Where Have All the Flowers Gone starts with some personal history, recollections of his upbringing in a leftist musical family, with both parents finally securing work in New York City, teaching at the Institute of Musical Art, now Julliard. Like many precocious kids, Pete learned music naturally, picking up one of several instruments around the house, just having fun. But unlike other kids, Pete later had access to the deep roots of American music, securing a job at 17 working for music historian Alan Lomax, who had famously collected music and field recordings of unknown and often rural “folk” songs and singers. Listening to Hudie “Lead Belly” Ledbetter, Aunt Molly Jackson, Jim Garland, and others inspired Pete musically and politically.

But then, at 20, he met, as he put it, “the most prolific songwriter of them all,” Woody Guthrie. Lomax put the two together to help him out; Pete transcribed the music and lyrics, and Woody provided the introductions for the collection that became Hard Hitting Songs for Hard Hit People. After hitchhiking around the country, performing whenever and wherever possible, he returned to New York and formed the Almanac Singers with Woody, a group that pulled no punches with its anti-war pro-union stance. As Woody put it, they played “songs with teeth.”


At one point in the book you describe the process you and Woody Guthrie had of recycling melodies with new lyrics, often subconsciously. You’ve also been very generous, personally making sure the originators of songs you adapted or covered got credit and royalties. With music ownership becoming murkier lately thanks to technology, what are your thoughts on this? Should music be free?

When you think of all the problems that money has caused the world, sometimes you just wish everything could be free, like it was 10,000 years ago. But it’s a handy tool, and you see that even in those days, someone made a beautiful arrowhead, and somebody (else) says, I can’t make an arrowhead that good…I’ll go get you some wampum. What’s wampum? Well, you have to make that. And so they started using money way back in tribal communism.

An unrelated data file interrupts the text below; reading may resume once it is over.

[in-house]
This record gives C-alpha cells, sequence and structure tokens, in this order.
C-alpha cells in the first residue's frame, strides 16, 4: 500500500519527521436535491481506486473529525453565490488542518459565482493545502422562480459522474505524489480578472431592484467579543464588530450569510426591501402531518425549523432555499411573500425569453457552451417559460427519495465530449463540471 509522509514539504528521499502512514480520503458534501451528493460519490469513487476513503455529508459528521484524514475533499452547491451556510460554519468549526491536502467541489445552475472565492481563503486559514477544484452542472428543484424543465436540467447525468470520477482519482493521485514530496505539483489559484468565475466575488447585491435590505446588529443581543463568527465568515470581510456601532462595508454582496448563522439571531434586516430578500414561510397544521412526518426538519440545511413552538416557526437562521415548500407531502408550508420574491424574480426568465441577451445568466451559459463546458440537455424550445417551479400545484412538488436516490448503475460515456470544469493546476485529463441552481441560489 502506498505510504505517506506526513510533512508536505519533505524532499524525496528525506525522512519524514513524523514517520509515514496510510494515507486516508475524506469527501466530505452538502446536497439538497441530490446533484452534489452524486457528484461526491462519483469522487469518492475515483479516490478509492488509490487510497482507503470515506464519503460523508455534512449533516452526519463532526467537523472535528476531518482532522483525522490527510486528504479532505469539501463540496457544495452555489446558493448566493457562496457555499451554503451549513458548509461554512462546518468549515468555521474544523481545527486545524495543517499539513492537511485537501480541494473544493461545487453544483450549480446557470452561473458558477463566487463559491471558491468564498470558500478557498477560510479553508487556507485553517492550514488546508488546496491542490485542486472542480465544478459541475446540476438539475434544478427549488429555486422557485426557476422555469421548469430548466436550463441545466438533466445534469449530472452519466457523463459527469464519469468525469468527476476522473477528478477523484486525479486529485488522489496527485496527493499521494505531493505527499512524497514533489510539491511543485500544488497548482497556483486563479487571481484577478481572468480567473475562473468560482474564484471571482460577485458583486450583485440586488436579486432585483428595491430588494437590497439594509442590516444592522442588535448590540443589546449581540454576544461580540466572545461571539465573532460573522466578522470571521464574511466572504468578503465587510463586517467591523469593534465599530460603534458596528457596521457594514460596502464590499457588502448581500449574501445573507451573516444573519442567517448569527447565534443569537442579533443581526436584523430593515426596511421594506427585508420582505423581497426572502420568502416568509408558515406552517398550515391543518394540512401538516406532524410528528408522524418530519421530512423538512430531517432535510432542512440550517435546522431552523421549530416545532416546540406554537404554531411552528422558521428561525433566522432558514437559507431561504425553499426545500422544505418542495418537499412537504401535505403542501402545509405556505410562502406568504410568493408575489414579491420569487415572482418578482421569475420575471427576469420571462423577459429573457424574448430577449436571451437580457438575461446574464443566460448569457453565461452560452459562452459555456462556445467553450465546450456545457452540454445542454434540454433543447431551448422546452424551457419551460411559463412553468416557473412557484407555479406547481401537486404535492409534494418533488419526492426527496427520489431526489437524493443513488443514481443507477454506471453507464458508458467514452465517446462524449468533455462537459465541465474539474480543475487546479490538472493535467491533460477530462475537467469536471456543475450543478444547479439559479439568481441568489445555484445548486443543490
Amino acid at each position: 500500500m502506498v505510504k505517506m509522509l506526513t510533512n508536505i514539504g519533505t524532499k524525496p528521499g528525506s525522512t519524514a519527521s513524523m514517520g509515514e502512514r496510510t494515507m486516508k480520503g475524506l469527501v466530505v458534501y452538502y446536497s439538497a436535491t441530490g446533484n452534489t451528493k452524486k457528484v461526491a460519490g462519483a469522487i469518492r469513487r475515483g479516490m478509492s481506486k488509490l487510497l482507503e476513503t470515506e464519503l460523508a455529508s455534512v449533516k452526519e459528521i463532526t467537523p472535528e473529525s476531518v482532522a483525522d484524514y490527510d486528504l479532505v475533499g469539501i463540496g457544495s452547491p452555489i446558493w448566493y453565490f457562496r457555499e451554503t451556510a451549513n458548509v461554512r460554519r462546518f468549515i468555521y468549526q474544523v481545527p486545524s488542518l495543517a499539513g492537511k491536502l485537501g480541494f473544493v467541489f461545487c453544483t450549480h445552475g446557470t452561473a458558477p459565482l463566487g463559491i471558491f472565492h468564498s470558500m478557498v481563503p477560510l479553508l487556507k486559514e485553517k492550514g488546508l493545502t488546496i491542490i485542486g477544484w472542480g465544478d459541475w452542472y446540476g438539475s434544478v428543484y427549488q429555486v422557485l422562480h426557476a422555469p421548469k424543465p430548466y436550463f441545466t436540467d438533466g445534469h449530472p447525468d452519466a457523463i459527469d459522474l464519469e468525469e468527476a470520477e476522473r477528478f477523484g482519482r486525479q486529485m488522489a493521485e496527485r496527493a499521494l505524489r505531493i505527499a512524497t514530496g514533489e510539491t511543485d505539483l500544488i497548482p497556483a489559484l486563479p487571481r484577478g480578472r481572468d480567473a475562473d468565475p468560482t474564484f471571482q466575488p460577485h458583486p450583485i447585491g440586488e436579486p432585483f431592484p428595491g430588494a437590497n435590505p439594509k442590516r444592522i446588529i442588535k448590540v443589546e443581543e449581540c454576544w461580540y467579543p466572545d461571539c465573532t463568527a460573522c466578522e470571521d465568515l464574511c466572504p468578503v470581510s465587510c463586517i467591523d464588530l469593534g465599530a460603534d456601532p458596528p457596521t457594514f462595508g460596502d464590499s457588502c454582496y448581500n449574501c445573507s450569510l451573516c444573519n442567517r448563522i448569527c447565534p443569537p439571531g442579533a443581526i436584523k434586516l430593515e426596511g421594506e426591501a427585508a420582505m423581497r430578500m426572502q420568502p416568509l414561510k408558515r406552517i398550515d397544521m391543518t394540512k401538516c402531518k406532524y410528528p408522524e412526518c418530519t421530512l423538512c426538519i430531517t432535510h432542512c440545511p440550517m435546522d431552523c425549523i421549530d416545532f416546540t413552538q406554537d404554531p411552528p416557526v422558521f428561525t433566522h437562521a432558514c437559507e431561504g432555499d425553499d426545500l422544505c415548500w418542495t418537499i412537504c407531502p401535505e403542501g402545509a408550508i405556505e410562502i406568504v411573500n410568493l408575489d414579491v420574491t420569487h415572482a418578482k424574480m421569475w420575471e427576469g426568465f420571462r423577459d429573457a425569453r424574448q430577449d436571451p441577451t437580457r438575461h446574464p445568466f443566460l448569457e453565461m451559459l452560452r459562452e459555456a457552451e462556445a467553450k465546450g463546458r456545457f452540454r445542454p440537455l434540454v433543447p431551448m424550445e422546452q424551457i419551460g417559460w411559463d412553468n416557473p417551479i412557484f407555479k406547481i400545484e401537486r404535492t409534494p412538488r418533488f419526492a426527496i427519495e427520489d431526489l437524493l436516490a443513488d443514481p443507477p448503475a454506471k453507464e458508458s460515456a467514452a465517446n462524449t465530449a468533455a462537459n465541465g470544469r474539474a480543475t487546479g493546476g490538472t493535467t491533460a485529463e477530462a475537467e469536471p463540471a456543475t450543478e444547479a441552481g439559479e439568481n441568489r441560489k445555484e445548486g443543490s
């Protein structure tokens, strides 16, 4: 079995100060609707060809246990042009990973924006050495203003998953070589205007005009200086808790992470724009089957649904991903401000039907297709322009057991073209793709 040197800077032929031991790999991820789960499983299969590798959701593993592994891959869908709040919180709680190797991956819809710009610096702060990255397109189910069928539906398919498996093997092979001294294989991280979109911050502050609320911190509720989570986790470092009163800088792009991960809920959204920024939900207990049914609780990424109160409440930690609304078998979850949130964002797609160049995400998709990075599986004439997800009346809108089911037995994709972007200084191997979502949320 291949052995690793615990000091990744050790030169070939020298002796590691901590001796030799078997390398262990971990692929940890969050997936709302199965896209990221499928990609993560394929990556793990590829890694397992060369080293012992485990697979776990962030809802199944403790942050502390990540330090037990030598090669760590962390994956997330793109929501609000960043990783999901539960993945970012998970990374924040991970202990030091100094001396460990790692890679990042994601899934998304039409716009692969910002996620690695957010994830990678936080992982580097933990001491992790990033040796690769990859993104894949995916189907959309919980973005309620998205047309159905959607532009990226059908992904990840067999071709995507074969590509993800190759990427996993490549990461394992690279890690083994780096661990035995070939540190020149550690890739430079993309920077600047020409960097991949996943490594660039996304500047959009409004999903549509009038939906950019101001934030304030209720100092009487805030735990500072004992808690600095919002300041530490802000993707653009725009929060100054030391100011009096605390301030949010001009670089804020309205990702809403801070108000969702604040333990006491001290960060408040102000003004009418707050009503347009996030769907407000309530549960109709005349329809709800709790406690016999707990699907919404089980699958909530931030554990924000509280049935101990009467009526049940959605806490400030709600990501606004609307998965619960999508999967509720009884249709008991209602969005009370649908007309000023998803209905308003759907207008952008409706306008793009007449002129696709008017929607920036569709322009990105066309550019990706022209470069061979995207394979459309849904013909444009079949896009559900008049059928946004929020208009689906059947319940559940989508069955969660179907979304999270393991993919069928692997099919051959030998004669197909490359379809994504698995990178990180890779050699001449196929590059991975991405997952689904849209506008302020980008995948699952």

I only had a little paragraph (in the book) about that campaign for public domain reform. It may catch on, because it’s quite obvious that if a tune comes from a certain country, why shouldn’t that poverty-stricken little country get a little money? In the case of “Abiyoyo” I was able to get them $15,000, which was a lot of money for that little part of Africa (at the time). And every time “Abiyoyo” gets played on the radio somewhere, another seven cents comes in. This could be done with other songs…

(My son Dylan had a question for Pete…)

We’ve all grown up on your songs, often singing them in school—‘If I Had a Hammer,’ ‘Where Have All the Flowers Gone,’ ‘We Shall Overcome.’ What tunes did you listen to as a kid?

Frankly, all my life I have listened to phonograph records as rarely as possible. I really believed that quote—I read in a book somewhere—that quote from John Philip Sousa. He said “what will happen to the American voice now the phonograph has been invented?” I like to make music.

I thought my older brothers were foolish, they would get records like the hit of the week, stupid songs. Even then I was aware that the rulers of the country wanted to control what the people heard.

I read Thoreau when I was 12. And then my father took me to a mountain music festival in North Carolina, and I just fell in love with the long-necked banjo. The tenor banjo was shorter, and you just played chords: ploom ploom ploom ploom. Kind of boring. There’s a famous track called “Mood Indigo” by Duke Ellington, you can hear that plink of the banjo.

When they invented electrical amplification, music was never the same, I guess. But I don’t listen to records…


The music has started up nearby, guitars and banjos, and Pete keeps looking over at the informal groups, occasionally giving a quick halloo. He calls to one of the banjo pickers to check out his long-neck banjo hanging up in the doorway of the Sloop Club. Folks of all ages are showing up with food and instruments; my son and I are already wishing we’d brought ours.